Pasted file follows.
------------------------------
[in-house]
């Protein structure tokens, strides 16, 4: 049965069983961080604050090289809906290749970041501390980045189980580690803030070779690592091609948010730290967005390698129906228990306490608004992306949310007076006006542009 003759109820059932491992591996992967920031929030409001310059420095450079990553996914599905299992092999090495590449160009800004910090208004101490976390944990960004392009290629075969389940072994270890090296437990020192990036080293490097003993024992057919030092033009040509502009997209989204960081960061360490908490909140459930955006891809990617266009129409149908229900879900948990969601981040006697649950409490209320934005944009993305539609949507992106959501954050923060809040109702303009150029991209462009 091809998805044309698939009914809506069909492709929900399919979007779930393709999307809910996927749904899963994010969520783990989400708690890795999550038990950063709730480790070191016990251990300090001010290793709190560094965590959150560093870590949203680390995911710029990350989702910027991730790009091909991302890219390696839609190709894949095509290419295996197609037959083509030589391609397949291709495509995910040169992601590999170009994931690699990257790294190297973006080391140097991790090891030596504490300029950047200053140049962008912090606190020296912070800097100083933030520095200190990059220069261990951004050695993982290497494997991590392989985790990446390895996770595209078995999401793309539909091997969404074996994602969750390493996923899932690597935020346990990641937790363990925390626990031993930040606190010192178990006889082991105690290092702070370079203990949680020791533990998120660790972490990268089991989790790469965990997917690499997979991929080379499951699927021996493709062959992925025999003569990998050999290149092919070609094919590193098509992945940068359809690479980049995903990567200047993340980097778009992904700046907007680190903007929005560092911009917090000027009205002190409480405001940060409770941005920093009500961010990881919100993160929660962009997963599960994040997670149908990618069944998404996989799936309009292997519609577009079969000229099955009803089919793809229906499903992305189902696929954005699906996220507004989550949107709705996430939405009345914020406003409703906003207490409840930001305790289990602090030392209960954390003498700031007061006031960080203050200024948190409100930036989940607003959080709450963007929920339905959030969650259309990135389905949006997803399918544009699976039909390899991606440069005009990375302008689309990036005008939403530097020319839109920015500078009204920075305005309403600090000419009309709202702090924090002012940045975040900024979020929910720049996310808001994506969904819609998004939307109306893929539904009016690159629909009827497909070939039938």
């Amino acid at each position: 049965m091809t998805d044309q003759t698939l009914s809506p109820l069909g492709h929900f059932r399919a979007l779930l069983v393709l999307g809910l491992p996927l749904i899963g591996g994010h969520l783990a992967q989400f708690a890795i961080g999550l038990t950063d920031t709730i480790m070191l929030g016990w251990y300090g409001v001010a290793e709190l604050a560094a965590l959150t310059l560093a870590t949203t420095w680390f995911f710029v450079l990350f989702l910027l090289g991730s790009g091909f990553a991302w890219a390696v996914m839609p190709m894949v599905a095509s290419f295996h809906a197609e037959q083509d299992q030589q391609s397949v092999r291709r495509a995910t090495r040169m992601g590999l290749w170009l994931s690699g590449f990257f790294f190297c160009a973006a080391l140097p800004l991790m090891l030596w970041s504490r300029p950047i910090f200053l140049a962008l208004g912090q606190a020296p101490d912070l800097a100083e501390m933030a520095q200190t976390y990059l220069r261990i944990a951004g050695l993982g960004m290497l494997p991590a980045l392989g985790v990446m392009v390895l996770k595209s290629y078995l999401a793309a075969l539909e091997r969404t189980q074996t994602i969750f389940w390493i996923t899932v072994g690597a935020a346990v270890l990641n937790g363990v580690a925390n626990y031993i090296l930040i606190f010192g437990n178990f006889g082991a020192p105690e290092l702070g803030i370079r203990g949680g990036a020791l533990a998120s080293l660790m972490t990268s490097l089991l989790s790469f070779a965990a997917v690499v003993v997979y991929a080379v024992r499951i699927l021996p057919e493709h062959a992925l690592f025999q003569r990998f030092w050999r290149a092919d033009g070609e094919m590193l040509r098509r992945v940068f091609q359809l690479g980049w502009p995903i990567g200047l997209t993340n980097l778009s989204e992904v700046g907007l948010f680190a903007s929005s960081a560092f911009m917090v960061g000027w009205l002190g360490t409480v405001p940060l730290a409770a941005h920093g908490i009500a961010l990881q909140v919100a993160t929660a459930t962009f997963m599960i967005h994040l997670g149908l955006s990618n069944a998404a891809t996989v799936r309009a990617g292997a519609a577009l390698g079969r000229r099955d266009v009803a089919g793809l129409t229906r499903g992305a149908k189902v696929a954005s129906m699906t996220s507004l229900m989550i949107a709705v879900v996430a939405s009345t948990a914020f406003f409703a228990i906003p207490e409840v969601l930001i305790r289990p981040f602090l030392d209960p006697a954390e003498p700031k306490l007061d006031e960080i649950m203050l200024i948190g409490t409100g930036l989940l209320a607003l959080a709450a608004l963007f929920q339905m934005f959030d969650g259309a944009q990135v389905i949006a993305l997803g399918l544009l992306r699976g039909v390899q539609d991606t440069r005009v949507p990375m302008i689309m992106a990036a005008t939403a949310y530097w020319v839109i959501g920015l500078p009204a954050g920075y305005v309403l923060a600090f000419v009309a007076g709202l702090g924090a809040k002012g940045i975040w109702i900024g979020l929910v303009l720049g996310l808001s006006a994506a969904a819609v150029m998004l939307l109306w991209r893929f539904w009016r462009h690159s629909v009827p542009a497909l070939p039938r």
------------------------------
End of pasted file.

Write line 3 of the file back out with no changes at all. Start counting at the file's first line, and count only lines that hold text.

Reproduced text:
């Amino acid at each position: 049965m091809t998805d044309q003759t698939l009914s809506p109820l069909g492709h929900f059932r399919a979007l779930l069983v393709l999307g809910l491992p996927l749904i899963g591996g994010h969520l783990a992967q989400f708690a890795i961080g999550l038990t950063d920031t709730i480790m070191l929030g016990w251990y300090g409001v001010a290793e709190l604050a560094a965590l959150t310059l560093a870590t949203t420095w680390f995911f710029v450079l990350f989702l910027l090289g991730s790009g091909f990553a991302w890219a390696v996914m839609p190709m894949v599905a095509s290419f295996h809906a197609e037959q083509d299992q030589q391609s397949v092999r291709r495509a995910t090495r040169m992601g590999l290749w170009l994931s690699g590449f990257f790294f190297c160009a973006a080391l140097p800004l991790m090891l030596w970041s504490r300029p950047i910090f200053l140049a962008l208004g912090q606190a020296p101490d912070l800097a100083e501390m933030a520095q200190t976390y990059l220069r261990i944990a951004g050695l993982g960004m290497l494997p991590a980045l392989g985790v990446m392009v390895l996770k595209s290629y078995l999401a793309a075969l539909e091997r969404t189980q074996t994602i969750f389940w390493i996923t899932v072994g690597a935020a346990v270890l990641n937790g363990v580690a925390n626990y031993i090296l930040i606190f010192g437990n178990f006889g082991a020192p105690e290092l702070g803030i370079r203990g949680g990036a020791l533990a998120s080293l660790m972490t990268s490097l089991l989790s790469f070779a965990a997917v690499v003993v997979y991929a080379v024992r499951i699927l021996p057919e493709h062959a992925l690592f025999q003569r990998f030092w050999r290149a092919d033009g070609e094919m590193l040509r098509r992945v940068f091609q359809l690479g980049w502009p995903i990567g200047l997209t993340n980097l778009s989204e992904v700046g907007l948010f680190a903007s929005s960081a560092f911009m917090v960061g000027w009205l002190g360490t409480v405001p940060l730290a409770a941005h920093g908490i009500a961010l990881q909140v919100a993160t929660a459930t962009f997963m599960i967005h994040l997670g149908l955006s990618n069944a998404a891809t996989v799936r309009a990617g292997a519609a577009l390698g079969r000229r099955d266009v009803a089919g793809l129409t229906r499903g992305a149908k189902v696929a954005s129906m699906t996220s507004l229900m989550i949107a709705v879900v996430a939405s009345t948990a914020f406003f409703a228990i906003p207490e409840v969601l930001i305790r289990p981040f602090l030392d209960p006697a954390e003498p700031k306490l007061d006031e960080i649950m203050l200024i948190g409490t409100g930036l989940l209320a607003l959080a709450a608004l963007f929920q339905m934005f959030d969650g259309a944009q990135v389905i949006a993305l997803g399918l544009l992306r699976g039909v390899q539609d991606t440069r005009v949507p990375m302008i689309m992106a990036a005008t939403a949310y530097w020319v839109i959501g920015l500078p009204a954050g920075y305005v309403l923060a600090f000419v009309a007076g709202l702090g924090a809040k002012g940045i975040w109702i900024g979020l929910v303009l720049g996310l808001s006006a994506a969904a819609v150029m998004l939307l109306w991209r893929f539904w009016r462009h690159s629909v009827p542009a497909l070939p039938r």